This strategy worked. I had a steady harvest throughout the growing season, from April till the end of November. During those months, my expenses on buying vegetables from stores was less than ten dollars a week, usually it would be around thirty dollars. During the past growing season I would only buy onions, carrots and fruits from the stores and all other vegetables that had cooked were from my garden. Not only my kitchen needs were met, I was also able to share the excess vegetable harvest with friends. Succession planting is a joy and I am planning to stick with this strategy this year as well. If weather permits and I could, I would also do a third fall crop.
Here are the list of plants I planted for this growing season:
Box 1: Okra, Peanuts, Fennel Bulbs, Kohlrabi, Tomatillo, Kerala Potatoes
Box 2: Tomatoes (Celebrity, Cherry Tomatoes), Cantaloupe (from last year seeds)
Box 3: Vines – Green Beans, Peas, Cucumber (Persian and Pickle), Lemon-cuke (budamkaya), Malabar Spinach (bacchali)
Box 4: Vines – Zucchini (yellow), Mexican Squash, Grapes, Papdi-liva&Valor (chikkudu), Chinese and Indian Karela, Turia (beerakaaya) (for summer)
Box 5: Aaku Kuralu – Methi, Spinach, Swiss Chard, Coriander, Purslane (payala), Amaranth (thotakura), Gongura (for summer)
Box 6: Herbs – Mint, Rosemary, Marjoram (maruvam), Lemongrass, Turmeric, Dodda Patre (Coleus Aromaticus, Karpooravalli)
Box 7: Peppers – Pequin, Guntur, Habanero, Cayenne. Bell Peppers and Banana Peppers
Box 8: Brinjal – Fairy tale, Japanese, Indian and Italian
Box 9: Tomatoes – Better boy, Brandywine, Cherokee Purple
Planning to try out something new – Tuvar and Parval
Here are the boxes in long shot:
Boxes 1, 2, 3 and 4
Boxes 5, 6, 7, 8 and 9
Fruit Trees ~ Cherry of Rio Grande, Orange, Loquat, Mandarin, Fig, Guava (looks dead right now due to last winter frost), Pomegranate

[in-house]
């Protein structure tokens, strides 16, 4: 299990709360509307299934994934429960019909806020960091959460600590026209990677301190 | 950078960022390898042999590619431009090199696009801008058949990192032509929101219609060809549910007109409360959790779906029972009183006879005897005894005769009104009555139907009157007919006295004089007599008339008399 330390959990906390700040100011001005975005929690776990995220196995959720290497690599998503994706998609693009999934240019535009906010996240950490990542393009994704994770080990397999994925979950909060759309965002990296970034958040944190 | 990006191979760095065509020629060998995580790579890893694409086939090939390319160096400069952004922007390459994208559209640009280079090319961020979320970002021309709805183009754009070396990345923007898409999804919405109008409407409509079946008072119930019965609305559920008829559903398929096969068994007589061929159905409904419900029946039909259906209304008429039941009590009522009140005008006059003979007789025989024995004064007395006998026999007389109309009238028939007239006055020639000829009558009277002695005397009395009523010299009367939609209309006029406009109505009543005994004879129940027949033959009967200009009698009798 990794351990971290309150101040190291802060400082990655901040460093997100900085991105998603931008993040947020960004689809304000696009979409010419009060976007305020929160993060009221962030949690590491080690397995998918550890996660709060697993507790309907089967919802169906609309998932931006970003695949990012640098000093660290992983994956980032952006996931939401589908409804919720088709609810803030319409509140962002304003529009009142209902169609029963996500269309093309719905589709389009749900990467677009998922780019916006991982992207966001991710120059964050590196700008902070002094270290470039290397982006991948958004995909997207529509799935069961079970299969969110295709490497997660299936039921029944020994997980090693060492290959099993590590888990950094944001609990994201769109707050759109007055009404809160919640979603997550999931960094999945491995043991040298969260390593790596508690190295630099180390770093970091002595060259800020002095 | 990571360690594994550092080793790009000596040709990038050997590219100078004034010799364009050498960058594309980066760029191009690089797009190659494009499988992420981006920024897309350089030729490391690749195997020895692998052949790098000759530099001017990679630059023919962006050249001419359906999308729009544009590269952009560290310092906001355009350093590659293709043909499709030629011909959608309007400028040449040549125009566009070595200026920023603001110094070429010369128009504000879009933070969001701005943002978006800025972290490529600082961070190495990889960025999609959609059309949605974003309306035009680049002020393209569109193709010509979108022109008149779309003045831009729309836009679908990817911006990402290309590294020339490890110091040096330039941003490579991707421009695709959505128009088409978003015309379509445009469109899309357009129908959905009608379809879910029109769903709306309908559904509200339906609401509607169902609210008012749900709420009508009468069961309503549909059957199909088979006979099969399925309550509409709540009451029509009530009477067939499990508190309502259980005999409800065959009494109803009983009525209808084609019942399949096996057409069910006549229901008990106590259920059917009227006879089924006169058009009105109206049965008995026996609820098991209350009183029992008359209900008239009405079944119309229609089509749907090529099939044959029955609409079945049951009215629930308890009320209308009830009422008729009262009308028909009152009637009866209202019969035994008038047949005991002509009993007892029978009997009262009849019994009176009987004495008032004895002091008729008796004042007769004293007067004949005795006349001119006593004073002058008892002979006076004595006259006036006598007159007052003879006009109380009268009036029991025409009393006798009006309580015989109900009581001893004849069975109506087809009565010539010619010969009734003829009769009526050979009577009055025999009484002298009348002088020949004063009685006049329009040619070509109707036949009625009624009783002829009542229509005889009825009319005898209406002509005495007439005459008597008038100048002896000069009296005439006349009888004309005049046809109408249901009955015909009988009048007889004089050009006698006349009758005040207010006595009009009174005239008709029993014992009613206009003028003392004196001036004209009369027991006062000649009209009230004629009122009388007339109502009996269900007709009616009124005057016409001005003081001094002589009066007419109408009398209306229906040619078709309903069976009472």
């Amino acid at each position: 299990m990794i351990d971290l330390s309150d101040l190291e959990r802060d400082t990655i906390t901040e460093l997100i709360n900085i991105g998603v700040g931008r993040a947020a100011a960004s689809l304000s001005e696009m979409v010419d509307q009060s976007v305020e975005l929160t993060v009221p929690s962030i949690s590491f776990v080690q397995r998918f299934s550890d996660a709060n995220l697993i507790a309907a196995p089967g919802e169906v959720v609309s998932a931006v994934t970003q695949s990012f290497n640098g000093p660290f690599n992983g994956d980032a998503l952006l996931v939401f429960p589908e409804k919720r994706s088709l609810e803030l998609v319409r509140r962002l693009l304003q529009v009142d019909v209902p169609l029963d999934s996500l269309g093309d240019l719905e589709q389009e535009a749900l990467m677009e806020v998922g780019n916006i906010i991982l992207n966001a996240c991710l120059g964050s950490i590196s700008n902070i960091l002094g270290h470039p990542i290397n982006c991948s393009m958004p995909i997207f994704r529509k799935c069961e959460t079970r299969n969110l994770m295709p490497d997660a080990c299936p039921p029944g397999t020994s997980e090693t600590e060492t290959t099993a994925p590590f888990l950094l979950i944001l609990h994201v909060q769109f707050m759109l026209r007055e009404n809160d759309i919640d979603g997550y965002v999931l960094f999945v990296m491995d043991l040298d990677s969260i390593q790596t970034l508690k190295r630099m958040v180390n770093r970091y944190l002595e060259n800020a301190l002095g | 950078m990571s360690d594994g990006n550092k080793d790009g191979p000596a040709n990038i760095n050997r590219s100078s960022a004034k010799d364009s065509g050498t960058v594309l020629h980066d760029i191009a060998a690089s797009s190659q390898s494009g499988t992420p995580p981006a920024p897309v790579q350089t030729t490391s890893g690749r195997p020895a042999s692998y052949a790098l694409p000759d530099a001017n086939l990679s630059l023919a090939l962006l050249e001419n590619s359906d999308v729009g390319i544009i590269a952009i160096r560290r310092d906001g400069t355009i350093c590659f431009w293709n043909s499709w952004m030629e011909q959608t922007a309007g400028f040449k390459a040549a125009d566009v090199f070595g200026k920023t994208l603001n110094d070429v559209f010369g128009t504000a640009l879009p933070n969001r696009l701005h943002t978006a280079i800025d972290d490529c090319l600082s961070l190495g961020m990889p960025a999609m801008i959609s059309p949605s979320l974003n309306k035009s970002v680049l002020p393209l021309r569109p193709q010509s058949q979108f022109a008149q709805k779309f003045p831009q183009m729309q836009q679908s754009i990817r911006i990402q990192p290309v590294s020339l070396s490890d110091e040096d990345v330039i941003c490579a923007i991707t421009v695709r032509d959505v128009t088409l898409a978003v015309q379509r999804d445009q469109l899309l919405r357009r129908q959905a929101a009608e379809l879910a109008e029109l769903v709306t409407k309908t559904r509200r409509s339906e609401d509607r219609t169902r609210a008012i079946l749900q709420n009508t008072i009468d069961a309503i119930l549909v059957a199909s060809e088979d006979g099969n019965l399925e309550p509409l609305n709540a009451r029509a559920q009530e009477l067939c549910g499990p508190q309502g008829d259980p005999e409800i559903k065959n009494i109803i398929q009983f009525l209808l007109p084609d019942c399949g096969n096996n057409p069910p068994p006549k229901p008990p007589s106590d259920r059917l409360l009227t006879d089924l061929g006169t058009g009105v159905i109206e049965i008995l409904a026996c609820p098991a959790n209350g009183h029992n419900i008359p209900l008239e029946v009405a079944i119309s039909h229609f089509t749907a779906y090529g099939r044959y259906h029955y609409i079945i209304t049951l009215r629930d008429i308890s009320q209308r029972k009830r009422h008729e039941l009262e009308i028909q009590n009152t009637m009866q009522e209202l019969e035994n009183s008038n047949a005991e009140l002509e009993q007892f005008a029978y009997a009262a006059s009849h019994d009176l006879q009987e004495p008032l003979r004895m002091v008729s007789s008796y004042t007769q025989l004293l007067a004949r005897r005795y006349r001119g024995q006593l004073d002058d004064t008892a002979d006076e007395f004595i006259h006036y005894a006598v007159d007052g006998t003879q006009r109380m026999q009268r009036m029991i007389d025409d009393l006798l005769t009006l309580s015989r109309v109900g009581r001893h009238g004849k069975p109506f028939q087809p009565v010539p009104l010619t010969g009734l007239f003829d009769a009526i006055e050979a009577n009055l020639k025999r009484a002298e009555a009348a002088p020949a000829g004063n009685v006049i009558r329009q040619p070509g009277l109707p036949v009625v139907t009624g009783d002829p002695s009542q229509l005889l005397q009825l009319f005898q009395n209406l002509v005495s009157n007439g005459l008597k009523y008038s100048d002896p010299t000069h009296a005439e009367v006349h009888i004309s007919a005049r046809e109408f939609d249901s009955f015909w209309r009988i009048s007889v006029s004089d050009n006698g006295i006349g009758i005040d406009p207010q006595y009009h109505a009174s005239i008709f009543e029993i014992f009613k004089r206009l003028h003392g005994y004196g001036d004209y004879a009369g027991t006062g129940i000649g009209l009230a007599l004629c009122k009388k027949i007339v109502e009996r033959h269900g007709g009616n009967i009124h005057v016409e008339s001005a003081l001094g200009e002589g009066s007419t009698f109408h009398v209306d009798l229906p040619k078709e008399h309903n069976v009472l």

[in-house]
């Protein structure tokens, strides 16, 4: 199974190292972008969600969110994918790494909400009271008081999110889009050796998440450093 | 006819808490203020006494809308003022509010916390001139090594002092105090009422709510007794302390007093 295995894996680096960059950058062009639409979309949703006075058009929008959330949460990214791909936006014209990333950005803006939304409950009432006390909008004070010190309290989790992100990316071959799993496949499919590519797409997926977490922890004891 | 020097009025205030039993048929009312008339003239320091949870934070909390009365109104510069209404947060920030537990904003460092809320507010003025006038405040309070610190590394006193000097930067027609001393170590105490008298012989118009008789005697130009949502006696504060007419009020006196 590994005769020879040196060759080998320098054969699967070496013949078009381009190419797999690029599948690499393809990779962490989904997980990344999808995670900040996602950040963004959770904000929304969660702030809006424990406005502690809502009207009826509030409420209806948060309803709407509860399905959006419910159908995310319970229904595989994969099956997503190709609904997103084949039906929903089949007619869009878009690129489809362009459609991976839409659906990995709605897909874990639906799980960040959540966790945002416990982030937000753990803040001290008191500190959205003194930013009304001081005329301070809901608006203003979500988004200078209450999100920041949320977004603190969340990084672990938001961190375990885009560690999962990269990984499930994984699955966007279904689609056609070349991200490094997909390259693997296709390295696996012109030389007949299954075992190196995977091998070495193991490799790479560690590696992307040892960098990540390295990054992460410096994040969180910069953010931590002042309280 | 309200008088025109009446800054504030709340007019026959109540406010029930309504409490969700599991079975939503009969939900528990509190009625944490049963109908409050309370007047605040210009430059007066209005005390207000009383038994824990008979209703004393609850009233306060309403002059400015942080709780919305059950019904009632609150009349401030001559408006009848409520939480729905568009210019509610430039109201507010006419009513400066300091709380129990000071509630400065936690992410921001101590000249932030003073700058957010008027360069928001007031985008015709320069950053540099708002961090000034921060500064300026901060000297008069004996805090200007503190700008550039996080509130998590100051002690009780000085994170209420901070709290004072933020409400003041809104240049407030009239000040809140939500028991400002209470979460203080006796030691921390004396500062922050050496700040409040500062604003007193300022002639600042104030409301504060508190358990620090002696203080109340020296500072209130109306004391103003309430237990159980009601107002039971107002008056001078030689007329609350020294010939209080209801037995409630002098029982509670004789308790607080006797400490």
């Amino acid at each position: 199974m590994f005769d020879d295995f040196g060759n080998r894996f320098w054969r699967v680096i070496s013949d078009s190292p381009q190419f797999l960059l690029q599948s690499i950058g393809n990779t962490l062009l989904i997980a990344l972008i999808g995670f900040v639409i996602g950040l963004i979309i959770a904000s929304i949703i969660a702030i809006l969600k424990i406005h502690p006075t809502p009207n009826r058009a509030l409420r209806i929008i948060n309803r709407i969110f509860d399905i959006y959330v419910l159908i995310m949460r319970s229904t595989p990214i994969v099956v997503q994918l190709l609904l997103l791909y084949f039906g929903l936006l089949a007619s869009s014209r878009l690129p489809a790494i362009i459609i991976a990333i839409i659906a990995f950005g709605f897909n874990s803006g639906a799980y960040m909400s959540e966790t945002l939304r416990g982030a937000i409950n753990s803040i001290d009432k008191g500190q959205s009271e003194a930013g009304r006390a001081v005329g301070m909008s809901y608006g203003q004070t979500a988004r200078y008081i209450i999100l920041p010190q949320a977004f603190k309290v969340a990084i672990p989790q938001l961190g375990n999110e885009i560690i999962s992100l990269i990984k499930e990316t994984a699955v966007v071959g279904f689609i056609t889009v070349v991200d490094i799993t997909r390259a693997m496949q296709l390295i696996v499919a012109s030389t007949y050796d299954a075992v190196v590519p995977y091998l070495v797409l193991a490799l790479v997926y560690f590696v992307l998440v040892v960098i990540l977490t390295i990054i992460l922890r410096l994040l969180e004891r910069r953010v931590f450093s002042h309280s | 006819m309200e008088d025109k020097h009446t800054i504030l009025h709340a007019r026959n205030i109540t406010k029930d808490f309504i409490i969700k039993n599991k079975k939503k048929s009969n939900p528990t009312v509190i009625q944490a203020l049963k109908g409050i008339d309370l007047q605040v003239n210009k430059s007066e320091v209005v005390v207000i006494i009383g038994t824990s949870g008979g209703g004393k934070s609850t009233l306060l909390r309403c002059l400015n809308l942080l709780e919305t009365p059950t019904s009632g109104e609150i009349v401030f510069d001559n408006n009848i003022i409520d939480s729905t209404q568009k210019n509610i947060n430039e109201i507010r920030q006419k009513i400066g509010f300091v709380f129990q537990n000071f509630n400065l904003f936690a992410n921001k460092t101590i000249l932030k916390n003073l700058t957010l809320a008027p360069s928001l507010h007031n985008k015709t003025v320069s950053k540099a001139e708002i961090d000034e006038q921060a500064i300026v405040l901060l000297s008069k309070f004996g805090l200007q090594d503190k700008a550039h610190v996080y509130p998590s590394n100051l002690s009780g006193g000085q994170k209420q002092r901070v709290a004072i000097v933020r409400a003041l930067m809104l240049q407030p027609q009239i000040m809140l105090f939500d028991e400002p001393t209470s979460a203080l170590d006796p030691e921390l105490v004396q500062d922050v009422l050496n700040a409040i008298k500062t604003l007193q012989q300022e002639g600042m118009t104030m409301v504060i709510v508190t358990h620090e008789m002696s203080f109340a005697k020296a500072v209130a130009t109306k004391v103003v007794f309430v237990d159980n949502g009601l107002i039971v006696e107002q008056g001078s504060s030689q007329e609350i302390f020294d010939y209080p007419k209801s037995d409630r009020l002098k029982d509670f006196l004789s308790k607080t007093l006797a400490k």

What are you planning to grow this season? Any new ideas? I would love to hear from you fellow garden enthusiasts.
“Holi” – the festival of colors is one of Houston’s favorite festivals. Every year, Indian Association, Gujarati Samaj and Masala Radio together organize a fun filled, Holi celebration in a Houston city park. Nearly 10,000 to 12,000 people come from all parts of Texas to this event. Colors, food, dance programs plus pleasant weather and spring holiday break make Holi celebrations a hugely popular, favorite family event. We go every year and always had fun. The celebrations for this year were today at Seabourne Creek Park in Rosenberg. Here are some photos of Holi hungama.
Sunil and Preyanka ~ DJ’s and Organizers of “Party in the Park ~ Houston Holi” Event
Auto Riksha from India ~ Transport Mascot of Houston Holi
Holi Balloon Decorations in front of a Food Stall
Entertaining Dance Programs by Houston Youth
Bhangra for Holi
Traditional Dress Fashion Show by a Local Designer
The Crowd, Watching the Holi Event
“buranaa maano, Holi Hai” ~ Fun with Colors
Fresh Sugar Cane Juice (Ganne ka Ras, Cheraku Rasam) ~ Our Favorite Holi Beverage
See You Next Year ~ The Holi Hiranyakashyap
The First full moon of Spring 2011. A renewal of the growing season.
Here are some photos from my garden.
Peaceful and Pleasant ~ Spring Time Holi Moon
Perfume in the Air ~ Jasmine Flowers (Chambeli)
Beautiful Buds ~ A first for my Orange (mandarin) Plant
A Rose Under the Moonlight